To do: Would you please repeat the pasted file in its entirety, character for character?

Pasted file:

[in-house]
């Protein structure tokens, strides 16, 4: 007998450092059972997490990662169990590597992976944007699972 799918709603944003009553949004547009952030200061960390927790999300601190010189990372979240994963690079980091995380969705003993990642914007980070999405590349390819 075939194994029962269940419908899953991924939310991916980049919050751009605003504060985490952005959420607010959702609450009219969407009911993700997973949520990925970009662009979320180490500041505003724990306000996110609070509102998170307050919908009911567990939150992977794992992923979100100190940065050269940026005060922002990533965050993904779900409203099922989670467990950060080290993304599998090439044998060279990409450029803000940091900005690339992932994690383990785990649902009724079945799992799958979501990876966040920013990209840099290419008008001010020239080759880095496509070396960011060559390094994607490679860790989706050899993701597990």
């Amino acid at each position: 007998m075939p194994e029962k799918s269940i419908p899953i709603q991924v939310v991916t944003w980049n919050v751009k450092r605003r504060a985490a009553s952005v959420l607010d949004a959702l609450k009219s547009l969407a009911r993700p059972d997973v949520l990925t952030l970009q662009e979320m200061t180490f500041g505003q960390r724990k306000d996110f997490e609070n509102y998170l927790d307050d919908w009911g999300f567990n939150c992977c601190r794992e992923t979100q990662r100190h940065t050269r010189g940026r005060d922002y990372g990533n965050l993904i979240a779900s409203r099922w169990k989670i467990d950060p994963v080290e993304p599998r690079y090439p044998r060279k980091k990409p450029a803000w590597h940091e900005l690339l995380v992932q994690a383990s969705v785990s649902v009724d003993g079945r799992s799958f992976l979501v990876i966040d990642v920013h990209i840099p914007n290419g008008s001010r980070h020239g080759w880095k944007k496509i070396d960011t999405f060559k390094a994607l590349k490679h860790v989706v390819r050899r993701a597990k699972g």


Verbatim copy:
[in-house]
């Protein structure tokens, strides 16, 4: 007998450092059972997490990662169990590597992976944007699972 799918709603944003009553949004547009952030200061960390927790999300601190010189990372979240994963690079980091995380969705003993990642914007980070999405590349390819 075939194994029962269940419908899953991924939310991916980049919050751009605003504060985490952005959420607010959702609450009219969407009911993700997973949520990925970009662009979320180490500041505003724990306000996110609070509102998170307050919908009911567990939150992977794992992923979100100190940065050269940026005060922002990533965050993904779900409203099922989670467990950060080290993304599998090439044998060279990409450029803000940091900005690339992932994690383990785990649902009724079945799992799958979501990876966040920013990209840099290419008008001010020239080759880095496509070396960011060559390094994607490679860790989706050899993701597990």
């Amino acid at each position: 007998m075939p194994e029962k799918s269940i419908p899953i709603q991924v939310v991916t944003w980049n919050v751009k450092r605003r504060a985490a009553s952005v959420l607010d949004a959702l609450k009219s547009l969407a009911r993700p059972d997973v949520l990925t952030l970009q662009e979320m200061t180490f500041g505003q960390r724990k306000d996110f997490e609070n509102y998170l927790d307050d919908w009911g999300f567990n939150c992977c601190r794992e992923t979100q990662r100190h940065t050269r010189g940026r005060d922002y990372g990533n965050l993904i979240a779900s409203r099922w169990k989670i467990d950060p994963v080290e993304p599998r690079y090439p044998r060279k980091k990409p450029a803000w590597h940091e900005l690339l995380v992932q994690a383990s969705v785990s649902v009724d003993g079945r799992s799958f992976l979501v990876i966040d990642v920013h990209i840099p914007n290419g008008s001010r980070h020239g080759w880095k944007k496509i070396d960011t999405f060559k390094a994607l590349k490679h860790v989706v390819r050899r993701a597990k699972g």